The hairdressers – which is based in Taiwan's Changhua City – has a long and slender floorplan. To make the most of the space available, the designers chose not to section off the room into separate workstations and instead organised areas around a single communal table.
The custom-made long rectangular table divides the salon's 45-square-metre room into waiting and haircut areas, with people sitting across the table from one another.
Circular mirrors rest in wooden bases for easy movement, allowing the owner to rearrange the space as needed. Long pendant lights hanging just above the table emit a soft glow.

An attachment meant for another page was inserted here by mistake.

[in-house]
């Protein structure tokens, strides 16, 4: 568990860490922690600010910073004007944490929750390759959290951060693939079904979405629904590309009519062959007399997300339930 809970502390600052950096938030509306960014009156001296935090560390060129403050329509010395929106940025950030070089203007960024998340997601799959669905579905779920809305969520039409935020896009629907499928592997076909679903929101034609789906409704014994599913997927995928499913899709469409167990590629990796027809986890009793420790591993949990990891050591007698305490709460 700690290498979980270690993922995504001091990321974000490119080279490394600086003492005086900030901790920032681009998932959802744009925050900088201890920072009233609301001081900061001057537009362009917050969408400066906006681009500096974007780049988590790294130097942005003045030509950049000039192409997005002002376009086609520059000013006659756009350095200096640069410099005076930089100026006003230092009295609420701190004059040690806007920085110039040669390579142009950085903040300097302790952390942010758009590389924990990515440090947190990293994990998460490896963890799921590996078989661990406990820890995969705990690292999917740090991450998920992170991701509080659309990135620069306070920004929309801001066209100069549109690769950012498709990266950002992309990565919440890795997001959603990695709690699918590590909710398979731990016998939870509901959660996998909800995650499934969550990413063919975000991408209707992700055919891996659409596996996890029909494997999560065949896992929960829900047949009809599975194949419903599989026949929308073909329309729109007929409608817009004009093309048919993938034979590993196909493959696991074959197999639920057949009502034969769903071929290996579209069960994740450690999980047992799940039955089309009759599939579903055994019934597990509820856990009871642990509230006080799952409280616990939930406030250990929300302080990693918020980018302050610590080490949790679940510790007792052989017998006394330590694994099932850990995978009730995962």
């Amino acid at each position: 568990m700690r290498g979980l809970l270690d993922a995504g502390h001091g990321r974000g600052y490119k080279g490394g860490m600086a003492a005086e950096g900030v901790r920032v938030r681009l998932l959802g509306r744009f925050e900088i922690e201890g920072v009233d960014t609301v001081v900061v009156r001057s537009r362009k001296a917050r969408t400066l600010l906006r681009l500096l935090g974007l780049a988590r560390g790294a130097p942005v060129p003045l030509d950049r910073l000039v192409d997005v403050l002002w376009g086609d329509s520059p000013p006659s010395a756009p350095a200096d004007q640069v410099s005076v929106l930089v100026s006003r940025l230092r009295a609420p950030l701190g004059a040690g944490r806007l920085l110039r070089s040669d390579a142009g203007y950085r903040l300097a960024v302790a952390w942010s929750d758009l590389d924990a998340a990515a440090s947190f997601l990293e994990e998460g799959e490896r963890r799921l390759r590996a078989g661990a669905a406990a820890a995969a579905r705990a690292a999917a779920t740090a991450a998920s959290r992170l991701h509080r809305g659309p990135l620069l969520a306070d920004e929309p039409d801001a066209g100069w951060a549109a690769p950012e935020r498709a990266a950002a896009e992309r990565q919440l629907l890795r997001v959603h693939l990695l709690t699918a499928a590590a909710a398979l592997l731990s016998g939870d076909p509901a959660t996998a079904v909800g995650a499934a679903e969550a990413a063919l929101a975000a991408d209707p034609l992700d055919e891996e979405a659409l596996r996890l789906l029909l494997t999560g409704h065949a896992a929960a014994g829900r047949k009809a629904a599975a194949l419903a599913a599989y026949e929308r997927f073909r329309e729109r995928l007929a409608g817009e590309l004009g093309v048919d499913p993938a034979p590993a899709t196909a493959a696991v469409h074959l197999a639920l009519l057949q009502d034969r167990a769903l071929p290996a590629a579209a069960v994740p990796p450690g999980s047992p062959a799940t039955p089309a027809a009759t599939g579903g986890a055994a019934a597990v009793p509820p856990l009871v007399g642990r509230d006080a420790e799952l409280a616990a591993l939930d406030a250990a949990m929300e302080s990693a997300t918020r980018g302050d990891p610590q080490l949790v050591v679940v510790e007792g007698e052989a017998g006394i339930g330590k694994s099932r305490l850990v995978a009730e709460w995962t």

Paint has been removed from the walls, which were hand-drilled and stripped back to their original materials to make the atmosphere "closer to nature".
"Just like the artistic behaviour of the hairstylist, you can see the conversation between textures, perception and space," said the studio.
The salon's sinks sit on a raised wooden platform tucked away towards the back of the building, which is divided from the rest of the space by a steel counter.
Throughout the salon, products are housed in wooden shelves and on steel panels jutting out from the walls.
This Melbourne salon also avoids the typical hairdresser interiors, and features bold colours and geometric shapes based on the work of postmodernist designer Ettore Sottsass.
Other interesting pamper spots include a minimal Japanese salon with space for the owner's books, art and music, and a Parisian hairdressers with a hexagonal-patterned ceiling made from sheets of plywood.